Correct answer by Phil Frost - W8II on October 22, 2020

I understand people like to use coax for antenna experiments but in this case I don't think its a good choice.

That outer loop diameter is too small for 40 meters and it is a wire when it really needs to be a tube.

What I would suggest is making this thing again but using copper tubing for the outer loop and simple insulated wire for the inner loop(inner loop thickness does not matter). Use it for transmitting on 20 meters and up. If you have a big enough capacitor you can TUNE 40 meters but as you have discovered it will not transmit very well.

For a quick experiment all you need is wire and something to hold the wire in roughly a square or circular shape for receiving purposes. You can make these multi-turn and receive all the way down to broadcast AM band.

Answered by skywave dxer on October 22, 2020

Small loop antennas require great attention to construction details. This is due to the (in)efficiency of a small loop antenna.

By comparison, when constructing a simple half wave dipole, a few ohms of RF resistance has very little effect on its performance. This is because the radiation resistance of a dipole is around 73 ohms. So an additional few ohms of resistance due to construction techniques only reduces the efficiency to 95%. This would hardly be noticed.

By comparison, your small loop antenna has a radiation resistance of 0.005 ohms on 40 meters and 0.087 ohms on 20 meters. With just 1/2 ohm of RF resistance, the efficiency of your small loop antenna will be 1% on 40 meters and 15% on 20 meters. And it is difficult to hold the RF (not DC) resistance to only 1/2 ohm.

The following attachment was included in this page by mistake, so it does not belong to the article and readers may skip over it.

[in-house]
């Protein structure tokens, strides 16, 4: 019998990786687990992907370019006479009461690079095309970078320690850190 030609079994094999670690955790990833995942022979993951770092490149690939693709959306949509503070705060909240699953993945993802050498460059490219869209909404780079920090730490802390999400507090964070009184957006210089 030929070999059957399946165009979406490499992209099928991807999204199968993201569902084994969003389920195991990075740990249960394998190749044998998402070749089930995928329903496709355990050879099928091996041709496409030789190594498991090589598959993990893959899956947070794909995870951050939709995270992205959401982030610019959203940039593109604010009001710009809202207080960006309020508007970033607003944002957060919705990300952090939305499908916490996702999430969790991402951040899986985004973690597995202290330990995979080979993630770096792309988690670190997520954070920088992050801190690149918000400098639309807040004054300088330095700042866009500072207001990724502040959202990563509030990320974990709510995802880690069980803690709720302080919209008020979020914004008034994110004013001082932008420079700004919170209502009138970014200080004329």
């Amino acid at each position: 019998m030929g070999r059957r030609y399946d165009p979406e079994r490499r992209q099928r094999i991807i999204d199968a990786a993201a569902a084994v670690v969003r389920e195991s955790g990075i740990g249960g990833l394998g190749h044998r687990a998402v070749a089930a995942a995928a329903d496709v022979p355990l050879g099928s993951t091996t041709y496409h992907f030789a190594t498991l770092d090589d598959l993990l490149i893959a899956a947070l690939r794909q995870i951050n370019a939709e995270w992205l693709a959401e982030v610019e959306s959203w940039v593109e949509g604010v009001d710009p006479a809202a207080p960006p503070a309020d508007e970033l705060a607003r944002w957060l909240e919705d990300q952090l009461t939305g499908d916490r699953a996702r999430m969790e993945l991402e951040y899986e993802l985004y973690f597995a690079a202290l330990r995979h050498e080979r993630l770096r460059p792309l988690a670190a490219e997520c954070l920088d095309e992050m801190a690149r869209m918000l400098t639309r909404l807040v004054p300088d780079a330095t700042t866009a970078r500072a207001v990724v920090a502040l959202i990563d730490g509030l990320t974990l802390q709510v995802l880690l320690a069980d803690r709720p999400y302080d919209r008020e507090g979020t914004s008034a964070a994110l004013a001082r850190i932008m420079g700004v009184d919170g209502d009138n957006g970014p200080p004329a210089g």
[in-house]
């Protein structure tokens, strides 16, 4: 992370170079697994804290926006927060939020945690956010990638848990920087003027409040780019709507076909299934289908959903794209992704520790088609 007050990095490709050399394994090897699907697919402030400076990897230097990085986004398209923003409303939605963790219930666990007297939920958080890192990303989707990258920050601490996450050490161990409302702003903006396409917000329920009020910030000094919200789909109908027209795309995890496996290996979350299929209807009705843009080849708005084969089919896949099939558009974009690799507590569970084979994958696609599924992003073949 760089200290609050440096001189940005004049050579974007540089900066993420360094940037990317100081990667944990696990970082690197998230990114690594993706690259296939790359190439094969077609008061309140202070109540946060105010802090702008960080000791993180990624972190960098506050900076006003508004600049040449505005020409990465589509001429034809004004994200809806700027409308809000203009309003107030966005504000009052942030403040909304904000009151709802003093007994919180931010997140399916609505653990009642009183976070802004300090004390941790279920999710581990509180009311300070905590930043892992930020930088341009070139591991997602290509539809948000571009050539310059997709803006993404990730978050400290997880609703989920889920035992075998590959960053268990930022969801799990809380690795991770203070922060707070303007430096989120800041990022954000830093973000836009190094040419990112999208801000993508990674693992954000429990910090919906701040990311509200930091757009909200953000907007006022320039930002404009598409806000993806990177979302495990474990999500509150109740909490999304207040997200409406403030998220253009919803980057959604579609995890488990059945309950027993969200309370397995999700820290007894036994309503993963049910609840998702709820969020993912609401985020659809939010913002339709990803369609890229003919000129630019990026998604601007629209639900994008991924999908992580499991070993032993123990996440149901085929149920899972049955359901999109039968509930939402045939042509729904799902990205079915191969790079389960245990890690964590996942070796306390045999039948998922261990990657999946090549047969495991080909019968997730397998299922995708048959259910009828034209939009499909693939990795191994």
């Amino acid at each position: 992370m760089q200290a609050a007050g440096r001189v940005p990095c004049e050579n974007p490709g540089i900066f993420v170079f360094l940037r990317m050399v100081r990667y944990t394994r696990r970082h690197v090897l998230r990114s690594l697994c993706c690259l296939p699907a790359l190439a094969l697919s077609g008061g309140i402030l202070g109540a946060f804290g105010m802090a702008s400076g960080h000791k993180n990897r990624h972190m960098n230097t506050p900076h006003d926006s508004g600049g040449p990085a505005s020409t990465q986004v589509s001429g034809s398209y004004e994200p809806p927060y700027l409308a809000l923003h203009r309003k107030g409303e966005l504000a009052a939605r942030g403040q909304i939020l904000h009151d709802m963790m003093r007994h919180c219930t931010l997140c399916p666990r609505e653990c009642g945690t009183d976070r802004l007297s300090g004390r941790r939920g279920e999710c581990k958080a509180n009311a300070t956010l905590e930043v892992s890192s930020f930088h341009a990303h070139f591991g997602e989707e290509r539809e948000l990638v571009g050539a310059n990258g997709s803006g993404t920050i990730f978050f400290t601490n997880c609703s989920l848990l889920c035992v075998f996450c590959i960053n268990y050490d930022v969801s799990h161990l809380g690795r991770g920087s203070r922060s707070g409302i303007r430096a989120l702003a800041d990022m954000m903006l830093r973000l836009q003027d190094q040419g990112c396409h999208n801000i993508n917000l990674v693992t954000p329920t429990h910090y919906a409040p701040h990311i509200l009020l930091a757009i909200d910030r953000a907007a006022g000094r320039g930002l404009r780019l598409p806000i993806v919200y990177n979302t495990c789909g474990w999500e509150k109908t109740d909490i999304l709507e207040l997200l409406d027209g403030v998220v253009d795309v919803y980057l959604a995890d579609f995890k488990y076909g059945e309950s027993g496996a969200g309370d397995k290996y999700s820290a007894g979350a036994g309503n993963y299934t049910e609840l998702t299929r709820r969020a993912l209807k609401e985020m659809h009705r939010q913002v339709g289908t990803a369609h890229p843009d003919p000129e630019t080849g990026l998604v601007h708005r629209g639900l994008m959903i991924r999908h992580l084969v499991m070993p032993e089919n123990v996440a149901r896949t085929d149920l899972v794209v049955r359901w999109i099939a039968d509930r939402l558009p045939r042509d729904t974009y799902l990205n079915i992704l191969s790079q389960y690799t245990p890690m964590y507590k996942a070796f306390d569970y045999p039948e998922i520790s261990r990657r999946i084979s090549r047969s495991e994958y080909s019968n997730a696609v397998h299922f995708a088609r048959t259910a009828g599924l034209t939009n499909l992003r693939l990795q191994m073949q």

Using the 1/2 ohm numbers from above, the gain of your small loop antenna will be -18 dBi on 40 meters and -6.5 dBi on 20 meters. This means that a 5 watt transmitter will sound like a 0.025 watt and a 0.35 watt transmitter respectively compared to the same transmitter connected to a typical backyard 1/2 wave dipole. Said another way, you would be 4 and 2 S-units lower respectively. And remember, your actual efficiency is probably much worse than this example.

So construction details are very important. Some thoughts:

  • Use copper tubing for the loops. The larger the diameter of the tubing, the better. It is the exterior surface area that matters. No current exists inside the tube.

  • Solder all joints.

  • Use wide copper straps in favor of wires.

  • Increase the diameter of the main loop to improve the efficiency of the antenna. The RF resistance goes up proportionally to the circumference but the radiation resistance goes up by the power of 4 so any increase in circumference is significantly beneficial.

  • As Mike Waters pointed out in comments, the use of a butterfly or vacuum style capacitor will further reduce RF resistance by eliminating the mechanical wiper mechanism found on standard variable capacitors.


I would also like to expand a bit on the point Phil made regarding the proximity of other objects to the antenna. A small loop antenna has very strongly concentrated near field energy. This means that anything close to the loop will likely absorb, reflect, or re-radiate RF energy. This will not only affect the tuning and efficiency of the loop but it can also be quite dangerous - particularly to biological entities like pets, plants, and humans. Keep all objects as far away from the loop as possible.

Answered by Glenn W9IQ on October 22, 2020